The Ten Most Expensive Video Games Ever Made


Video games keep breaking sales records left and right, and the industry has surpassed both TV and film in terms of revenue. But the cost of making games has gone up, as players want bigger, better looking worlds as technology evolves. Here are the ten most expensive games ever made, based on approximations of their budgets.

[Photo via EA]


10. Too Human ($90M)

Though the majority of games on this list are considered successes, that isn’t the case for Too Human, a cautionary tale about what can happen if you invest too much money into a new IP when it doesn’t necessarily deserve it. The game bombed, and the series will never been heard from again.

[Photo via Silicon Knights]

tomb raider

9. Tomb Raider ($95M)

Tomb Raider is a different sort of warning. The game was great and sold very, very well, but with such a big budget, it was hard for its parent company to actually consider it a success. So much was spent making sure the final product turned out well that it couldn’t just be a hit, it had to be a mega, ultra, super hit.

[Photo via Square-Enix]

red dead

8. Red Dead Redemption ($100M)

Rockstar is king of the open world, and it was a pretty big risk for them to sink $100M into a sandbox game based on a series that wasn’t exactly the most popular in its past iterations. But by doing so, they created the definitive western game of our era, and made their money back.

[Photo via Rockstar]


7. Disney Infinity ($102M)

To try and compete with Activision’s famous Skylander series, Disney has poured millions and millions into the development of their own figurine-based game, Infinity. So far, it’s done very well, and the investment seems to be well worth it.

[Photo via Disney]

max payne

6. Max Payne 3 ($105M)

Rockstar appears on the list yet again (and not for the last time). Max Payne 3 may not have been the best game to sink so much money into, but Rockstar spares no expense when it comes to crafting their titles. It was good, but not revolutionary, and perhaps the closest thing to a misstep they’ve had in a while.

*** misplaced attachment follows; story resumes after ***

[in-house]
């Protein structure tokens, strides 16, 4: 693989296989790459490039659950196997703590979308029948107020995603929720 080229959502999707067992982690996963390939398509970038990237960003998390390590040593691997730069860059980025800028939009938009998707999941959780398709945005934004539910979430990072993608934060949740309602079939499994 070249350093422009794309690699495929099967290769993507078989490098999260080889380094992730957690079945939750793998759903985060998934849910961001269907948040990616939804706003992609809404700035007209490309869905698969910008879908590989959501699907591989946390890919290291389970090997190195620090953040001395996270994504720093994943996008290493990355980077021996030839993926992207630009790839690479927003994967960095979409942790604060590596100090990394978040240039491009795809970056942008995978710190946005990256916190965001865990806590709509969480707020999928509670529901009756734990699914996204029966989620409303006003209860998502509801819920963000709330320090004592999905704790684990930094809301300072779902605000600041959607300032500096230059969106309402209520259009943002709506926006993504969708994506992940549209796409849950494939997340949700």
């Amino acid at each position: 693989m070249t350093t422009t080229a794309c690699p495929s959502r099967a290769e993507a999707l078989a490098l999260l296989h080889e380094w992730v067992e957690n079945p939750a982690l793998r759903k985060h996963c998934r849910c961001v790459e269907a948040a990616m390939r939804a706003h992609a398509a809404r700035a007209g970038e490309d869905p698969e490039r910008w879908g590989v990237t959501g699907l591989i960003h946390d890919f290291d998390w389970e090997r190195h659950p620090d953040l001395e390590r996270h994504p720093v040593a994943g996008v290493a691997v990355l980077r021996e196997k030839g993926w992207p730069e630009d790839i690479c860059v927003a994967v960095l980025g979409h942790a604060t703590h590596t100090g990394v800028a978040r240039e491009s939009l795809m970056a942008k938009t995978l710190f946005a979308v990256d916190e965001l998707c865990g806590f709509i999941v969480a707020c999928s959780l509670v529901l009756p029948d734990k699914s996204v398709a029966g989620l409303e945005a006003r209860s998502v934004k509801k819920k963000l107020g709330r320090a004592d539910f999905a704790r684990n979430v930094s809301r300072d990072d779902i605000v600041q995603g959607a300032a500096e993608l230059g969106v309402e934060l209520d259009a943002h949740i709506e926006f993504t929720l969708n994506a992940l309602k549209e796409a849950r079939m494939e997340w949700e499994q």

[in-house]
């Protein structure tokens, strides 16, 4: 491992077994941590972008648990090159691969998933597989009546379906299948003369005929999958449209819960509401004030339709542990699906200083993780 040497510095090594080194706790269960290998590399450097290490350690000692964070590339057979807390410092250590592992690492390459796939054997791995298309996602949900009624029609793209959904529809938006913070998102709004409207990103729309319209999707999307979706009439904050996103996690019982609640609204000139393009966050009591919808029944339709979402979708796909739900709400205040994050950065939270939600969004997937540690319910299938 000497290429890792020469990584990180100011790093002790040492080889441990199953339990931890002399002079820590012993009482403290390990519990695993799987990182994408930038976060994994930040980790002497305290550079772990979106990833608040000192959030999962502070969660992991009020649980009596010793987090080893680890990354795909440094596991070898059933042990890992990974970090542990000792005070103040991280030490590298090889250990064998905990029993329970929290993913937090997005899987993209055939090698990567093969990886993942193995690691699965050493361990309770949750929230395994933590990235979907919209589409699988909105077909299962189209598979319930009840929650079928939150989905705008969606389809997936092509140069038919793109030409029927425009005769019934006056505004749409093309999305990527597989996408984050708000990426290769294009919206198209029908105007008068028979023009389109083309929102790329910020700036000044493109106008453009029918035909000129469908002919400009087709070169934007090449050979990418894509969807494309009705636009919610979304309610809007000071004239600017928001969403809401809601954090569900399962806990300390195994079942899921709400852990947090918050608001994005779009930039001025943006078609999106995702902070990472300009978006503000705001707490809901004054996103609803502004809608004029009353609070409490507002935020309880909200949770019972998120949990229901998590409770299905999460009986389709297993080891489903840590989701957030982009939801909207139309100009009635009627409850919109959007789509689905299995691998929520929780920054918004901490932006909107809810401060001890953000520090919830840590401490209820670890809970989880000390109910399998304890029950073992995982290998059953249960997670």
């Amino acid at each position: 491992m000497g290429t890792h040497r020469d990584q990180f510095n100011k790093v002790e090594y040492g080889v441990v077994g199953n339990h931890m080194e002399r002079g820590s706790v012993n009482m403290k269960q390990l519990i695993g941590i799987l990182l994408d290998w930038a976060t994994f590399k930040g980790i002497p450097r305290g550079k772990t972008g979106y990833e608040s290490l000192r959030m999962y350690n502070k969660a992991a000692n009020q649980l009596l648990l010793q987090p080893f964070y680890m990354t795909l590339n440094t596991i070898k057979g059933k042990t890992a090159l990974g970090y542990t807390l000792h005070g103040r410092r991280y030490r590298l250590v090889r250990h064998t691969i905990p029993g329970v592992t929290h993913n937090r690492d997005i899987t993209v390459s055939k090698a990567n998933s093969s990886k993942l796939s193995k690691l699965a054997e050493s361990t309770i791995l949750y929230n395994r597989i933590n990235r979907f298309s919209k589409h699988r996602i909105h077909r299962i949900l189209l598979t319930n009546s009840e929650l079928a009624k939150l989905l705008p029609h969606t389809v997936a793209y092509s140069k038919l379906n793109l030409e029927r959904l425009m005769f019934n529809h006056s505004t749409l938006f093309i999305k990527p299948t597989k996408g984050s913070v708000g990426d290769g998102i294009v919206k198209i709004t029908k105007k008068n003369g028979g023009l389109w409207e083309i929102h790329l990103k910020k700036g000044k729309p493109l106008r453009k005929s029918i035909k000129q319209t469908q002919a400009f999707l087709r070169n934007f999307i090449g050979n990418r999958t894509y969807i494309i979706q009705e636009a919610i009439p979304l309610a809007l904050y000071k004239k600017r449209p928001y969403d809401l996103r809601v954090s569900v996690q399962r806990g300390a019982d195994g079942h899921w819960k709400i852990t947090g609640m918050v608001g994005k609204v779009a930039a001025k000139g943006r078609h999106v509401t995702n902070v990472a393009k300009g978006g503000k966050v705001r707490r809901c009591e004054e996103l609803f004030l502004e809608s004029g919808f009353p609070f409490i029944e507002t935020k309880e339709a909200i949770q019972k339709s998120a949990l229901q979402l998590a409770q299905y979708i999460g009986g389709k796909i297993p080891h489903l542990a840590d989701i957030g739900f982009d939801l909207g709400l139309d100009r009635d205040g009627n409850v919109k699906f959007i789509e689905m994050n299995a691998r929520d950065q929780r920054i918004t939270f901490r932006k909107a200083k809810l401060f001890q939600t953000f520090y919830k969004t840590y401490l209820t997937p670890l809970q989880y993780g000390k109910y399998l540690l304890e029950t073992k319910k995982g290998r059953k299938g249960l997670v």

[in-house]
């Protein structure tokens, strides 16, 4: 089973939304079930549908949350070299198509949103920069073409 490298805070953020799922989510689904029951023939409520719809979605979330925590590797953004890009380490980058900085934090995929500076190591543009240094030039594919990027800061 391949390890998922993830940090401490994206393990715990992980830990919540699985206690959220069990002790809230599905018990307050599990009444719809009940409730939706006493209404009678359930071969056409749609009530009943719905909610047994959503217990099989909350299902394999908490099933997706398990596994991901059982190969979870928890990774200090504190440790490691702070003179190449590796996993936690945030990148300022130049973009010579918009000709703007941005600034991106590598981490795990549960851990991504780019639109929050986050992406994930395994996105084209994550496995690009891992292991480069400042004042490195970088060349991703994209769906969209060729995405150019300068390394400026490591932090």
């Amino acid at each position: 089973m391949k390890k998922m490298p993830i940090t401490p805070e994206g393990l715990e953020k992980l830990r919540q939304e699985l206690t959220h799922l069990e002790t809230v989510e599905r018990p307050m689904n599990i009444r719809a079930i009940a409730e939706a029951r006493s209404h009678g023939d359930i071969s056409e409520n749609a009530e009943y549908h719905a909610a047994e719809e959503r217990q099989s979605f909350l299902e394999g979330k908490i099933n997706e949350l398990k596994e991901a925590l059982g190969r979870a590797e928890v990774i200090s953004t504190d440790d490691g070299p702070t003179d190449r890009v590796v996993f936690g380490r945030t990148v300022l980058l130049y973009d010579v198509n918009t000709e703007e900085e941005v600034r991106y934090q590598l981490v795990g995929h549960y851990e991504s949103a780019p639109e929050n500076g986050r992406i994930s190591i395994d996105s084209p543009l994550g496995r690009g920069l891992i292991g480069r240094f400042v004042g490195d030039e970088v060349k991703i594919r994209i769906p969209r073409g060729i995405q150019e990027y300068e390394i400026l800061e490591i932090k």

[Photo via Rockstar]


5. Final Fantasy VII ($145M)

One of the most famous games of all time took a lot to make, even back in 1997. The RPG was hugely ambitious for Square, but obviously it paid off with FFVII being one of the most beloved games ever made.

[Photo via Square]


4. Star Wars: The Old Republic ($200M)

SWTOR was meant to try and compete with rival MMO, World of Warcraft, but with a bloated budget and years in development, it came out only to be perceived as an outdated clone of its competition. It had to ditch its $15 a month subscription model, and go free-to-play. No word on if it’s made back the huge investment yet.

[Photo via EA]

modern warfare2

3. Call of Duty: Modern Warfare 2 ($200M)

The original Modern Warfare completely changed the shooter landscape, so no expense was spared trying to top it for a sequel. Infinity Ward, with the backing of Activision, sunk an incredible amount of money into the game, and MW2 is arguably the best entry in the entire Call of Duty series.

[Photo via Activision]


2. Grand Theft Auto V ($265M)

$265M may seem like a metric to invest in a single game, but considering GTA 5 sold $800M worth of copies on day one of launch, it seems to be a smart investment by, you guessed it, Rockstar. The game has gone on to gross $2B worldwide since its release in 2013.

[Photo via Rockstar]


1. Destiny ($500M)

This may not be entirely fair, considering the $500M number was given out by Activision CEO Bobby Kotick as how much they’re investing over a ten year period in the upcoming Destiny series from Bungie. Therefore, it’s unlikely that $500M is being spent on the first installment alone, due out this fall. Much of that will likely go into infrastructure costs for the shared-world MMO shooter, and may even include the budget for sequels, but we can’t know that yet.

[Photo via Activision]

Written by Paul

Paul lives in New York with his beautiful and supportive wife. He writes for Forbes and his work also appears on IGN, The Daily Dot, Unreality Magazine, TVOvermind and more. It's a slow day if he's written less than 10,000 words.